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Research Studies is a monthly compilation of research articles funded by AHRQ or authored by AHRQ researchers and recently published in journals or newsletters.
Results1 to 4 of 4 Research Studies Displayed
Shi J, Hurdle JF, Johnson SA
Natural language processing for the surveillance of postoperative venous thromboembolism.
The objective of the study was to develop a portal natural language processing approach to aid in the identification of postoperative venous thromboembolism events from free-text clinical notes. The investigators concluded that accurate surveillance of postoperative venous thromboembolism may be achieved using natural language processing on clinical notes in 2 independent health care systems. They indicated that these findings suggest natural language processing may augment manual chart abstraction for large registries such as National Surgical Quality Improvement Program.
Citation: Shi J, Hurdle JF, Johnson SA . Natural language processing for the surveillance of postoperative venous thromboembolism. Surgery 2021 Oct;170(4):1175-82. doi: 10.1016/j.surg.2021.04.027..
Keywords: Blood Clots, Health Information Technology (HIT), Quality Improvement, Quality of Care, Surgery, Adverse Events
Zhu Y, Simon GJ, Wick EC
Applying machine learning across sites: external validation of a surgical site infection detection algorithm.
Surgical complications have tremendous consequences and costs. Complication detection is important for quality improvement, but traditional manual chart review is burdensome. Automated mechanisms are needed to make this more efficient. The purpose of the study was to understand the generalizability of a machine learning algorithm between sites; automated surgical site infection (SSI) detection algorithms developed at one center were tested at another distinct center.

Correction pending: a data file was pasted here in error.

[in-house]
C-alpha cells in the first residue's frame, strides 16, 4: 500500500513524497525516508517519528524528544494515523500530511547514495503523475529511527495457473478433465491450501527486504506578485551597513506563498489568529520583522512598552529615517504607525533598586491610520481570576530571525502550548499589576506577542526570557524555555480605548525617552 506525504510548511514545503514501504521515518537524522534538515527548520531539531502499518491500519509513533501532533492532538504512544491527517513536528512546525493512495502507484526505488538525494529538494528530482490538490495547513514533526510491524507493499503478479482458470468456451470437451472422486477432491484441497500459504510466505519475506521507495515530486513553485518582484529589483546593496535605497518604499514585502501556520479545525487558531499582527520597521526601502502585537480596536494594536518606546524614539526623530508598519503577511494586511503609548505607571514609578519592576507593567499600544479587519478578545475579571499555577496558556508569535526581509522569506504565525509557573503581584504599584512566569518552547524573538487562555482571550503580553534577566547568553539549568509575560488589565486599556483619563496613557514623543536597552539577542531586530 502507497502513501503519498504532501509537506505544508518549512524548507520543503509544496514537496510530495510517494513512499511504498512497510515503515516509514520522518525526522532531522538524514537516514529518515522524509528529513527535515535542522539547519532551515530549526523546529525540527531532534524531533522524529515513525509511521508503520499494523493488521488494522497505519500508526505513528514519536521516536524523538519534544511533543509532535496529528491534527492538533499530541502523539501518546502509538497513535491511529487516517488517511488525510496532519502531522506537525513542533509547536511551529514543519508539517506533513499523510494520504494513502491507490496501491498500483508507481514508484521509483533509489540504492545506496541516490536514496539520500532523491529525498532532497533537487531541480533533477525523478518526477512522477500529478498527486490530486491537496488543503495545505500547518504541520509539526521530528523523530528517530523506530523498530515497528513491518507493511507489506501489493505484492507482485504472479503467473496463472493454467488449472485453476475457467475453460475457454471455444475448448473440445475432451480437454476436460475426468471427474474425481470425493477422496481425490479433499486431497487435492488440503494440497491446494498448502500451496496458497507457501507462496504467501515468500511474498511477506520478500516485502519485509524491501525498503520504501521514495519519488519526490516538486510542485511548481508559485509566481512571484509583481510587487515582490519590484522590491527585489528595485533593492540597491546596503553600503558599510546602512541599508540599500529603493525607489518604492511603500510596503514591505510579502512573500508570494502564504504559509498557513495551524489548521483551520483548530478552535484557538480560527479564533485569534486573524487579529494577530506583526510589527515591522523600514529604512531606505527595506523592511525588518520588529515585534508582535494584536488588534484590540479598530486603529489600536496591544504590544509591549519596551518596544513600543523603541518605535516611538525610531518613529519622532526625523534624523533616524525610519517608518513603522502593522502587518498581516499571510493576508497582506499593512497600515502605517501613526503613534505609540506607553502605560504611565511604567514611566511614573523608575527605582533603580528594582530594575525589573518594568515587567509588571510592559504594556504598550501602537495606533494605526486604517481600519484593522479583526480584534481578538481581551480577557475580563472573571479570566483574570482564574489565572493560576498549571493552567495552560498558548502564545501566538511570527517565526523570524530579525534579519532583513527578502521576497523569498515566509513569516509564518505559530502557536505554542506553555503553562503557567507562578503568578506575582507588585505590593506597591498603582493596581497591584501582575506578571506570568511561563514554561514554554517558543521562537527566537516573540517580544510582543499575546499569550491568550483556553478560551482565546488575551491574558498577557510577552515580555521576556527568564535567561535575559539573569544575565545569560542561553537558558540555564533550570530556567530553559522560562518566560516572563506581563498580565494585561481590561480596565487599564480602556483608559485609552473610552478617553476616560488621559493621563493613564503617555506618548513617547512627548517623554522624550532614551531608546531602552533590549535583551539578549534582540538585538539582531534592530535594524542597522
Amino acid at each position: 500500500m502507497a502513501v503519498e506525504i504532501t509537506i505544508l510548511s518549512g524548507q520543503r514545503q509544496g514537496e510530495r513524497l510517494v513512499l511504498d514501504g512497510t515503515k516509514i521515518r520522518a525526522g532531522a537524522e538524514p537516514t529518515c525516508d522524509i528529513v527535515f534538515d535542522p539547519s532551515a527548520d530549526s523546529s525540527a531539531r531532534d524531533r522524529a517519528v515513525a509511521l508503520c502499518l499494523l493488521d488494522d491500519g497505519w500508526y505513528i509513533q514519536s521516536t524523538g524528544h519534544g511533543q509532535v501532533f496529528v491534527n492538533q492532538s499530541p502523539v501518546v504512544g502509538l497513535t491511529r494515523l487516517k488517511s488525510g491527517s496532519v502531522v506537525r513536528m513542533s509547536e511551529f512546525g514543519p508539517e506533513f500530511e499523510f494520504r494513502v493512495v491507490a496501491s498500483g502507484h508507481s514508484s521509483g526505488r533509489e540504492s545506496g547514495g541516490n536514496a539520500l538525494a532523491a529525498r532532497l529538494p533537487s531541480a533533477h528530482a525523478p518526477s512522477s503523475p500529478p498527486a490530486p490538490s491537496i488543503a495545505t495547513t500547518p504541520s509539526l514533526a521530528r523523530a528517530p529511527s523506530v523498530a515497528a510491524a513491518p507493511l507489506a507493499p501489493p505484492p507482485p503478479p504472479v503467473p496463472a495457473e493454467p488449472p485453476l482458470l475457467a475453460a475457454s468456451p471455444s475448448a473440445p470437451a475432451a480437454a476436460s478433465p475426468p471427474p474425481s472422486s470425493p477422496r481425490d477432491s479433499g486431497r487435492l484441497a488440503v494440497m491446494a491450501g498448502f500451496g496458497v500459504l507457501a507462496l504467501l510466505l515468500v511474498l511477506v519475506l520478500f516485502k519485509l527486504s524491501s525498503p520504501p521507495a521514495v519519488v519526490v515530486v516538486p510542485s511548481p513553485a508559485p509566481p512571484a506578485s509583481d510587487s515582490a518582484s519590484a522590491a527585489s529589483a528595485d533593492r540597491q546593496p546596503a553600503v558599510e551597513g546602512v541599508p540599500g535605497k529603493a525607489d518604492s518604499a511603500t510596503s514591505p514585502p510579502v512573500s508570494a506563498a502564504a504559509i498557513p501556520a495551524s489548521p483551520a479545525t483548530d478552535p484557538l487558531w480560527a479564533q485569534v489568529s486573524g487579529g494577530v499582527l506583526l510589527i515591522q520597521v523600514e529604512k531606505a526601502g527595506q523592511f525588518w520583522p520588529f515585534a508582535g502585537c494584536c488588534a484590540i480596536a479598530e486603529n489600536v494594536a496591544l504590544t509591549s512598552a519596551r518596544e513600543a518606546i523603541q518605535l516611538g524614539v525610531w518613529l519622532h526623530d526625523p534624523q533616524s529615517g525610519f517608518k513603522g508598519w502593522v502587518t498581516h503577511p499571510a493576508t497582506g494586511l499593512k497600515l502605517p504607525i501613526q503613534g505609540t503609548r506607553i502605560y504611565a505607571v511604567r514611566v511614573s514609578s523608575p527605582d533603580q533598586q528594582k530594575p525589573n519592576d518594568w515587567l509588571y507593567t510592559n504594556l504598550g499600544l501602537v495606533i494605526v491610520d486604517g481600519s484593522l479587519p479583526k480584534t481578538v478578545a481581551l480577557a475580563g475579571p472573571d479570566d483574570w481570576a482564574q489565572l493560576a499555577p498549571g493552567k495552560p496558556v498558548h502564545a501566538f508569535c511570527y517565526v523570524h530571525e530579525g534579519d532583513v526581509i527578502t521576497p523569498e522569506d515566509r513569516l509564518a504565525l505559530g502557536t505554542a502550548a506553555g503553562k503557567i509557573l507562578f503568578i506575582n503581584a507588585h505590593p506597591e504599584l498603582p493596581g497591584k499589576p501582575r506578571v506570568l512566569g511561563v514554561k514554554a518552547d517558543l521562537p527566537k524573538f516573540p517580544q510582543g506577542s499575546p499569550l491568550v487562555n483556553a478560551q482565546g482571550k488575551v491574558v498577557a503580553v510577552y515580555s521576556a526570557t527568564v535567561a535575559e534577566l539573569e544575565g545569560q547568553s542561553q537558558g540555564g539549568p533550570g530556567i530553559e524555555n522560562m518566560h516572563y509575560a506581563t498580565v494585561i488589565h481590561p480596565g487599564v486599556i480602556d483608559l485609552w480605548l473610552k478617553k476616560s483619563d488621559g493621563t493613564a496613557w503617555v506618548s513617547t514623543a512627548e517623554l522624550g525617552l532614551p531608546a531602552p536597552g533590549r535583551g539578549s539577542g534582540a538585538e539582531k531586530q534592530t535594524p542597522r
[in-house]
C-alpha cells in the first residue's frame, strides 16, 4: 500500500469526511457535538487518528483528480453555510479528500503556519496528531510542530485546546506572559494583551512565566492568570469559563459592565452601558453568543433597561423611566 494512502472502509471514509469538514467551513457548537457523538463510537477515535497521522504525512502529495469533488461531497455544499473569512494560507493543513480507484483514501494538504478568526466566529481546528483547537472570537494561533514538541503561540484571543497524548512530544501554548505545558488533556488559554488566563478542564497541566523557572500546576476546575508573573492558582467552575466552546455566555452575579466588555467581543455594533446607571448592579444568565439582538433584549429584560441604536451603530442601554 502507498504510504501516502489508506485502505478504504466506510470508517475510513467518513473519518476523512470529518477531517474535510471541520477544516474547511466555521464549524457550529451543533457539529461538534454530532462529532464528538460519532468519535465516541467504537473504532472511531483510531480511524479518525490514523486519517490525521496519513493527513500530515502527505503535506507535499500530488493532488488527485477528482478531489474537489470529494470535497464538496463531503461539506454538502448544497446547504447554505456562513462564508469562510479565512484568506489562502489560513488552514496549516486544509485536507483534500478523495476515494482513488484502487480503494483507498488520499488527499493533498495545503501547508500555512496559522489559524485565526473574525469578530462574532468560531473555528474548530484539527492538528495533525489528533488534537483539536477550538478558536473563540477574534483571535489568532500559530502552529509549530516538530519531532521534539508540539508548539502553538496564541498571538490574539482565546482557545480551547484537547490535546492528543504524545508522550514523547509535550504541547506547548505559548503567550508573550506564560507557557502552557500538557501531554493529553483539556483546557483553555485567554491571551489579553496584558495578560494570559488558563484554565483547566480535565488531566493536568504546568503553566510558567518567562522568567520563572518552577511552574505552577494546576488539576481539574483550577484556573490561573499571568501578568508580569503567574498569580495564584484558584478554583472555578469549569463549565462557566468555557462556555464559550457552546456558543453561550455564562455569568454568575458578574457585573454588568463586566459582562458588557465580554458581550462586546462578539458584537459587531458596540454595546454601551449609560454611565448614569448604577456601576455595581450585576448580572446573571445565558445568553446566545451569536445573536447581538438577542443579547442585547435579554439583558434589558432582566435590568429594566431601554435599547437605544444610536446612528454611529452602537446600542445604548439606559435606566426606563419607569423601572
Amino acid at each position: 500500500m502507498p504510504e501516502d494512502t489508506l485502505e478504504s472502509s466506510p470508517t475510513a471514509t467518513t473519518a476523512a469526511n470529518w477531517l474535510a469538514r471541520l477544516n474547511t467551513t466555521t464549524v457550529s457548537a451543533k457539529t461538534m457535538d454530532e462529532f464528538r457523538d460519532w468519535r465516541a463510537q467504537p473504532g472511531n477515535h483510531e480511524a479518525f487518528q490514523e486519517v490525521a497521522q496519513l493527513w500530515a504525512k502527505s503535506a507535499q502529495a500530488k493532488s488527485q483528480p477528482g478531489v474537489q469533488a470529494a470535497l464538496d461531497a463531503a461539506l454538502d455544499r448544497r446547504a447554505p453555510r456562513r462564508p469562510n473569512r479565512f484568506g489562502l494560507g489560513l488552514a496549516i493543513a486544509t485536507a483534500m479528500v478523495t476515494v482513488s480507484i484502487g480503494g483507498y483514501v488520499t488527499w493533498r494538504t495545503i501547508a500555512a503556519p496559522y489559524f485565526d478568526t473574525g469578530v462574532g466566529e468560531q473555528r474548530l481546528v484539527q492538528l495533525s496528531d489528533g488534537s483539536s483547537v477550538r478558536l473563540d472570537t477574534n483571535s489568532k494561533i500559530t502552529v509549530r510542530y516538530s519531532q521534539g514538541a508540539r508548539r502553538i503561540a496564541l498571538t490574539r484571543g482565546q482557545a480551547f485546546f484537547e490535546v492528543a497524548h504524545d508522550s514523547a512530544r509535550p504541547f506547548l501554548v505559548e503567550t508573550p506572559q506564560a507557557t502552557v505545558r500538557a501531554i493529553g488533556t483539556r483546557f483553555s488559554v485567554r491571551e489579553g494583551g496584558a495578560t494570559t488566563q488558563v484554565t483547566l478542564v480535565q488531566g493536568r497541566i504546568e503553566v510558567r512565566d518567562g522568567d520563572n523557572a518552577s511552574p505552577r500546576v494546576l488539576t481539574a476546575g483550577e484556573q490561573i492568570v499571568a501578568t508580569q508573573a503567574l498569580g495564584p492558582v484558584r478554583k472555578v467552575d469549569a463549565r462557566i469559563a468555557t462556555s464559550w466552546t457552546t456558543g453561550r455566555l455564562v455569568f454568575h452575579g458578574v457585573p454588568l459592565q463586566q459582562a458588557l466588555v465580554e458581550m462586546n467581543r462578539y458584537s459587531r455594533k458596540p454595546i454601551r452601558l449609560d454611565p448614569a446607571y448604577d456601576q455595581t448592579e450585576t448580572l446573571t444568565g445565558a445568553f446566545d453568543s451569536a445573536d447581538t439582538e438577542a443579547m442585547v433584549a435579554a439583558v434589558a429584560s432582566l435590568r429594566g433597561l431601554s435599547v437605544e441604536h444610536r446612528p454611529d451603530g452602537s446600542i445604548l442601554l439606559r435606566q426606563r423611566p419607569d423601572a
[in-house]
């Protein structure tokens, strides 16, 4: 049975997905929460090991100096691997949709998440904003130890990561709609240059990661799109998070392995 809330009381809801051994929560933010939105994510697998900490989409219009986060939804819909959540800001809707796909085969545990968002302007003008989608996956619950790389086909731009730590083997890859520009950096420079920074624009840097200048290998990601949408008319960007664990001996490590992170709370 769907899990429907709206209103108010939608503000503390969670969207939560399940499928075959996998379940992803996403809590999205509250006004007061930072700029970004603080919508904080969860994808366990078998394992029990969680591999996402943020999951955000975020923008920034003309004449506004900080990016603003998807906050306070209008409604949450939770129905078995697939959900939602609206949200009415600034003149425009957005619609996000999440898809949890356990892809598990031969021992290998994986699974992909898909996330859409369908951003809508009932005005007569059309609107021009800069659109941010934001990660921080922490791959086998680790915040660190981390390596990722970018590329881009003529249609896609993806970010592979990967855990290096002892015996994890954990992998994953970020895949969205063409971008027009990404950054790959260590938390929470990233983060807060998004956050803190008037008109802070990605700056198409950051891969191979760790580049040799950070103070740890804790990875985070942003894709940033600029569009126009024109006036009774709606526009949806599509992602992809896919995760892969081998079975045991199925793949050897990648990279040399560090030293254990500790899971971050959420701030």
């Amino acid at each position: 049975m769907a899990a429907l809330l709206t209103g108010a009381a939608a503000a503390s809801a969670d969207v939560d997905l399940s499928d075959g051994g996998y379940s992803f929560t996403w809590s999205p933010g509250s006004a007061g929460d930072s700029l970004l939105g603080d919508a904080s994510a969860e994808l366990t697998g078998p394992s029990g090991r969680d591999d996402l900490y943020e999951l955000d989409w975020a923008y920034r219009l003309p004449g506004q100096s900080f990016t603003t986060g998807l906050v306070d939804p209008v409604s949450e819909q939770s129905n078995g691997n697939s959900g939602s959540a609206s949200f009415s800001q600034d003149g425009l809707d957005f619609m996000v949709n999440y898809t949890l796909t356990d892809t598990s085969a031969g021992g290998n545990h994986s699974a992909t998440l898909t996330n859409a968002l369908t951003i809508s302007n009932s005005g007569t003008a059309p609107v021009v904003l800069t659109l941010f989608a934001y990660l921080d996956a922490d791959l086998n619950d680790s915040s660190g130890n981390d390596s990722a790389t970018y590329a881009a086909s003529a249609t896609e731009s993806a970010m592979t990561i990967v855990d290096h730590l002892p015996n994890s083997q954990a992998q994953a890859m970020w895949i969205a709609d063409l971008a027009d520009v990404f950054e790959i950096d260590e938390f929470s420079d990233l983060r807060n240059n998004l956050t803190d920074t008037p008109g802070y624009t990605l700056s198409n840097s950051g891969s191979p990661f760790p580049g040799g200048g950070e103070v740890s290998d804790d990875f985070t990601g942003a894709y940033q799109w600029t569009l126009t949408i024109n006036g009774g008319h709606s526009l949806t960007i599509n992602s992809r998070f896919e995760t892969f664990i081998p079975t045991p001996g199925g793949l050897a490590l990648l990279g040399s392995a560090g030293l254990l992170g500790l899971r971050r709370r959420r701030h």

Citation: Zhu Y, Simon GJ, Wick EC . Applying machine learning across sites: external validation of a surgical site infection detection algorithm. J Am Coll Surg 2021 Jun;232(6):963-71.e1. doi: 10.1016/j.jamcollsurg.2021.03.026..
Keywords: Healthcare-Associated Infections (HAIs), Surgery, Adverse Events, Diagnostic Safety and Quality, Electronic Health Records (EHRs), Health Information Technology (HIT), Quality Improvement, Quality of Care
Aasen DM, Bronsert Rozeboom, PD
Relationships between predischarge and postdischarge infectious complications, length of stay, and unplanned readmissions in the ACS NSQIP database.
This study looked at the relationships between predischarge and postdischarge infectious complications, length of stay, and unplanned hospital readmissions after surgery. Data from the American College of Surgeons National Surgical Quality Improvement database from 2012 to 2017 across nine surgical specialties was used to analyze 30-day postoperative infectious complications including sepsis, surgical site infections, pneumonia, and urinary tract infections. Postoperative infectious complications were identified in 5.2% of cases, of which 59.8% were postdischarge. The specific postdischarge complications identified were 73.4% of surgical site infections, 34.9% of sepsis cases, 26.5% of pneumonia cases, and 53.2% of urinary tract infections. These postoperative infections were associated with an increased risk of readmission. Most infections were diagnosed postdischarge. The trend towards shorter length of stays postoperation also contribute to the increase in infections detected after discharge and the rate of unplanned related postoperative readmissions.
Citation: Aasen DM, Bronsert Rozeboom, PD . Relationships between predischarge and postdischarge infectious complications, length of stay, and unplanned readmissions in the ACS NSQIP database. Surgery 2021 Feb;169(2):325-32. doi: 10.1016/j.surg.2020.08.009..
Keywords: Hospital Readmissions, Adverse Events, Healthcare-Associated Infections (HAIs), Infectious Diseases, Quality Improvement, Quality of Care, Surgery
Marshall TL, Ipsaro AJ, Le M
Increasing physician reporting of diagnostic learning opportunities.
This study investigated methods to improve physician reporting of diagnostic errors at the pediatric division of a hospital. In that pediatric hospital medicine (PHM) division only 1 diagnostic-related safety event was reported in the preceding 4 years. The authors aimed to improve attending physician reporting of suspected diagnostic errors from 0 to 2 per 100 PHM patient admissions within 6 months. The improvement team used the Model for Improvement and used the term diagnostic learning opportunity (DLO) with clinicians as opposed to diagnostic error to lessen the stigma. They developed an electronic reporting form and encouraged its use through reminders, scheduled reflection time, and monthly progress reports. Over the course of 13 weeks, there was an increase from 0 to 1.6 per patient admission reports files. Most events (66%) were true diagnostic errors.
Citation: Marshall TL, Ipsaro AJ, Le M . Increasing physician reporting of diagnostic learning opportunities. Pediatrics 2021 Jan;147(1). doi: 10.1542/peds.2019-2400..
Keywords: Children/Adolescents, Diagnostic Safety and Quality, Medical Errors, Adverse Events, Patient Safety, Hospitals, Quality Improvement, Quality of Care